THE CLEARING APPEARS IN THE 2018 ROCKY MOUNTAIN FICTION WRITERS ANTHOLOGY, "FALSE FACES."
John spends his summers in a shady forest clearing making new... friends?
The sage forest flickered green in the speckled light. The piney trees and the flat clover leaves. Even the cool water of the shallow pond, the muck at the edges, a deep moss. Only John knew all the shades. Only he saw all the shades. After endless days of visitations and contemplations, he had imagined, but not exactly expected, this seeing. This knowing.
John lay every day of vacation on his slender back near the quiet, still pool, on the high ground where it was dry in the summer. His new favorite but already smelly emerald tee shirt lay over his small chest, three golden triangles decorating the front. He had found and claimed it for his own, right here, months ago.
Below the shirt lay holey, faded blue-jeans over skinny legs. Finally, dirty bare feet. Sneakers somewhere nearby. He didn’t bother with socks.
Occasionally a leech snuck into his shoes when he was happily squishing through the sucking, oozy pond goo and discovering. Once he’d made it all the way home and chucked off his sneakers and taken a step. Only then did he discover the sucker on the bottom of his foot. Brown and so gross.
Gross, because only and all things green were his favorite. The slippery salamanders he’d come to hunt long ago were deep chestnut, or mottled midnight black, or shining gray with a cherry-red racing stripe. He had been fond of telling adults - teachers, his parents, that the salamanders were his favorite, the reason he always returned to the forest. A wonderful lure, yes. But they weren’t favored anymore.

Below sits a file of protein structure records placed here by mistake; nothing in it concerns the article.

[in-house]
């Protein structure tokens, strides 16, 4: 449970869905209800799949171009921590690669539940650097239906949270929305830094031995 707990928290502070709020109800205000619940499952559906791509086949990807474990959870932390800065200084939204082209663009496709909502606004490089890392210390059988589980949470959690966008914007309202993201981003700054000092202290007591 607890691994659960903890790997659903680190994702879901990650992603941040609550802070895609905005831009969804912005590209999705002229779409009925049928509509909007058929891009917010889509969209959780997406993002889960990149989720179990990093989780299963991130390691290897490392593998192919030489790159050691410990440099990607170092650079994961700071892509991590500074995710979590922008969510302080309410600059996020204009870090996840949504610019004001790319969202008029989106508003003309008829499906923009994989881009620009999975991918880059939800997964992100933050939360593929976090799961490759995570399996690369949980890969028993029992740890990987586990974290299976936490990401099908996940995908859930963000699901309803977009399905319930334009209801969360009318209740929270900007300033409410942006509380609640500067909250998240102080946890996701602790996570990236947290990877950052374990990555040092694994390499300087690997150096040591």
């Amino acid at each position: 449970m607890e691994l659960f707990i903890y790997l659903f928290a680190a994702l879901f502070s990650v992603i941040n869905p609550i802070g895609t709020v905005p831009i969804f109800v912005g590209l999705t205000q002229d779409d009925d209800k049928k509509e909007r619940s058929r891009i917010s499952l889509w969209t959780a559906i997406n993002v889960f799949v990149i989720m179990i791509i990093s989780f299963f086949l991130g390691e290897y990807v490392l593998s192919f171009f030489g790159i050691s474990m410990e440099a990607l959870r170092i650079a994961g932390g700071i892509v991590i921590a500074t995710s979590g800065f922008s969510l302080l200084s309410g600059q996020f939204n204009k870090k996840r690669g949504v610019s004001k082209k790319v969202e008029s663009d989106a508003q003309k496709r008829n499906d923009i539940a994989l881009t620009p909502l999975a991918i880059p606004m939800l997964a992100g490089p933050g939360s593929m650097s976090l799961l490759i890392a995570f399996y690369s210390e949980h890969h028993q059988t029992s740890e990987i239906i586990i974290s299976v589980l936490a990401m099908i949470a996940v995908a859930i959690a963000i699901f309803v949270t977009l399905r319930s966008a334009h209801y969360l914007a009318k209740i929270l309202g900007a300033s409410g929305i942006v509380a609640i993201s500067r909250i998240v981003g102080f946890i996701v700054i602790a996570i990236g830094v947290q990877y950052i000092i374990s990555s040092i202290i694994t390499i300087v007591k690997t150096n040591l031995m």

Now the forest itself, the clearing within, was his favorite.
The cycle of abuse is destructive in ways we can't - and often don't want to - imagine.
I’m not used to handling real guns. Growing up in Oklahoma, my brothers had spindly B.B. guns we all played with. Their rifles weren’t for me. But the B.B. guns, that was fine. Mom was okay with that. We shot up pop cans and chucked their riddled aluminum bodies in our creek to see how long they could float. But a B.B. gun and a Glock 9mm are different.
The Glock is really heavy, resting on my thigh, even though it’s only two pounds. Not quite, anymore. Because there are two bullets gone. I bought a Glock because my brothers Jimmy and Ricky were both in the Army, Iraq and Afghanistan, and they always swore that they’re reliable. “When your primary’s down, you gotta be able to count on your backup,” is what they’d say. I needed reliable. But what happened with the first shot wasn’t the gun’s fault. It was mine.
My palms were damp when I walked into the gun store, after I dropped the boys off at school this morning. I searched on my phone and there was one just a couple blocks away from the house. We live in Pueblo, Colorado now, instead of home, because that’s where the work is. I told my husband I didn’t want to come here. I didn’t want to leave Stillwater. I didn’t know anyone out here. It’s just me and the boys and their dad. Like it was with my dad and my brothers at home after mom was gone.
I snuck through the door like you do in high school when you’ve been out after curfew with your girlfriends. Even if you didn’t do anything really wrong, you’re still breaking the rules. I knew I was going to break the rules today though, so I guess that’s not quite right.
I didn’t know how big the place would be. A warehouse without windows, full of buzzing white lights. I was overwhelmed. I started pushing my wedding band around my sweaty finger. There were literally hundreds of choices. Oak and glass display counters with wood-grip handguns like you see in westerns, midnight matte automatics like you see in cop shows. Steel racks on all four walls covered with shotguns and assault rifles.